Tony Judt, the brilliant left-wing public intellectual and New York University professor, died Friday evening. Born to a family of London Jews in 1948, he gained perhaps broadest fame in the final year of his life, which saw him continue to produce some of his best intellectual work as well as branch out, beautifully, into the category of first-rate memoir, all while rapidly dying of Lou Gehrig’s disease.
One imagines him most remembered for those memoirs; for his magnificent studies of mid-20th-century French intellectuals, Past Imperfect and The Burden of Responsibility; and for what was by all accounts his hefty masterpiece, 2005’s Postwar. (For my money—and for yours, too, if you are a New York Review of Books subscriber or an owner of his 2008 collection, Reappraisals—his best essay was his homage to Leszek Kolakowski, his intellectual hero.)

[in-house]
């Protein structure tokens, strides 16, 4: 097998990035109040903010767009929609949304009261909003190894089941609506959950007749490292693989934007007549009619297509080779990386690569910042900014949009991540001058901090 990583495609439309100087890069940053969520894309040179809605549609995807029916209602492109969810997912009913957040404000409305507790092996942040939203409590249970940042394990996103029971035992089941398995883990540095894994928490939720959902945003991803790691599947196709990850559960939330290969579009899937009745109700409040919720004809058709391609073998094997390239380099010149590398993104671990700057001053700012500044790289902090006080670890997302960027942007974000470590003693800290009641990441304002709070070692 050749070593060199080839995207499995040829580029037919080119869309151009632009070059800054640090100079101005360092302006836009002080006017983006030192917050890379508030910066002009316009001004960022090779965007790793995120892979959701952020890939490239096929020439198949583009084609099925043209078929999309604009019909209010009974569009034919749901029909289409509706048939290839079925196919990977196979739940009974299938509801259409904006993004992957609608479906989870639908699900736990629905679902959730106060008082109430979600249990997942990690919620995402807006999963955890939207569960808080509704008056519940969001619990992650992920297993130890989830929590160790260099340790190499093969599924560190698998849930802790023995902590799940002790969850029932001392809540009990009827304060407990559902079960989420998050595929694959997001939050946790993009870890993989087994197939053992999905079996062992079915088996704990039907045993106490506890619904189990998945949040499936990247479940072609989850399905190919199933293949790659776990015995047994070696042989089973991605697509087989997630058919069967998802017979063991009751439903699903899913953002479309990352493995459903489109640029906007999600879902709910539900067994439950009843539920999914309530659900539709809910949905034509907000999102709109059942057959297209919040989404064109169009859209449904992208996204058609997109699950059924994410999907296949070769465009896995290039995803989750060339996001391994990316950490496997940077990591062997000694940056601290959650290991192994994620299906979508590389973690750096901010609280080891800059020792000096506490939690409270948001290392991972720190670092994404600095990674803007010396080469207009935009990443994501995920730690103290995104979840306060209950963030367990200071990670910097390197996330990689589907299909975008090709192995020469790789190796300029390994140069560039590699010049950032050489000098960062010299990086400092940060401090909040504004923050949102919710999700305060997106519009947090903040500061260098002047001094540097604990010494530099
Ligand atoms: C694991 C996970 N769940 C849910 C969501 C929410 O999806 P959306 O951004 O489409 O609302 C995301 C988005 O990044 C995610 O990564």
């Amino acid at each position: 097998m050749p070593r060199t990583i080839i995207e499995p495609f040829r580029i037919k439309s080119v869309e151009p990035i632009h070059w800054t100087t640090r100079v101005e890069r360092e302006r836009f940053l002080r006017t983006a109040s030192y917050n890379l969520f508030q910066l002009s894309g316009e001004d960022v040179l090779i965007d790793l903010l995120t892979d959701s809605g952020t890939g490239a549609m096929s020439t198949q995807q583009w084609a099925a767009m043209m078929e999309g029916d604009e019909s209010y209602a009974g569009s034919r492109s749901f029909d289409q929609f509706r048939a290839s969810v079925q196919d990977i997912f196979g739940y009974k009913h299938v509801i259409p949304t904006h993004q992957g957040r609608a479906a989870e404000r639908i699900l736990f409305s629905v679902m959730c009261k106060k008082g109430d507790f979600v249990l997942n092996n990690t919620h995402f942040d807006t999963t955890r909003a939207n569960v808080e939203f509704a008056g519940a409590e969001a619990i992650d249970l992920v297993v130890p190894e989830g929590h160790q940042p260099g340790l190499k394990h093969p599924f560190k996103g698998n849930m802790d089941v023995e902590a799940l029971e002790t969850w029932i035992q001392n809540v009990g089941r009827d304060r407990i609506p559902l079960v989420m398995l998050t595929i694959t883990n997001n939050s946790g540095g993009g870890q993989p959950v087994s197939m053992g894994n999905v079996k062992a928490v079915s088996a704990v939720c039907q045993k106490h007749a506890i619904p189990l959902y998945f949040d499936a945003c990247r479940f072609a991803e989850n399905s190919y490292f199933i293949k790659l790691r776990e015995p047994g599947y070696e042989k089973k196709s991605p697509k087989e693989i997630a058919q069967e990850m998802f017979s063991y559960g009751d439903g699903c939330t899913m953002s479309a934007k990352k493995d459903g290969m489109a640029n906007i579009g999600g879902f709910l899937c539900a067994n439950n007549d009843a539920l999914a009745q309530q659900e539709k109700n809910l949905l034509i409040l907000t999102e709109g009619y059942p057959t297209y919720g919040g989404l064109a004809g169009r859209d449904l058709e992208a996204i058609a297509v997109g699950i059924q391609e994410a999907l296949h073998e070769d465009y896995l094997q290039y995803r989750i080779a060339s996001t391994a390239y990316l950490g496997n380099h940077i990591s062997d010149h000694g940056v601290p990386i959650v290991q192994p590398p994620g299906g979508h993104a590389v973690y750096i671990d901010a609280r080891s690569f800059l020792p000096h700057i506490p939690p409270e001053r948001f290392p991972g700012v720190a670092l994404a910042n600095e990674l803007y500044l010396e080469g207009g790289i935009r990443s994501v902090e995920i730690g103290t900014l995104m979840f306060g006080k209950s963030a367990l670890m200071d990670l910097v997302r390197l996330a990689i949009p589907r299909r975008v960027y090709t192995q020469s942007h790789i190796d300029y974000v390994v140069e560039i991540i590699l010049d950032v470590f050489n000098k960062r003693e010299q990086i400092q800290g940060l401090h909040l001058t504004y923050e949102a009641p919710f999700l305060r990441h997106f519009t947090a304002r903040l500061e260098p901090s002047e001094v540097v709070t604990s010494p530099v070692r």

Additionally, Judt will be remembered as perhaps the most eloquent advocate of a so-called one-state solution to the Israeli-Palestinian conflict. More precisely, in an extremely buzzed-about 2003 NYRB essay, “Israel: The Alternative”, he predicted that the failure of the Oslo peace process (for which he blamed both sides), continued Israeli settlement-building, and demographic trends would lead either to ethnic cleansing or to a single state. The one-time enthusiastic Zionist had declared the Zionist dream, essentially, dead. “The very idea is an unpromising mix of realism and utopia, hardly an auspicious place to begin,” he argued of the bi-national state. “But the alternatives are far, far worse.” (more…)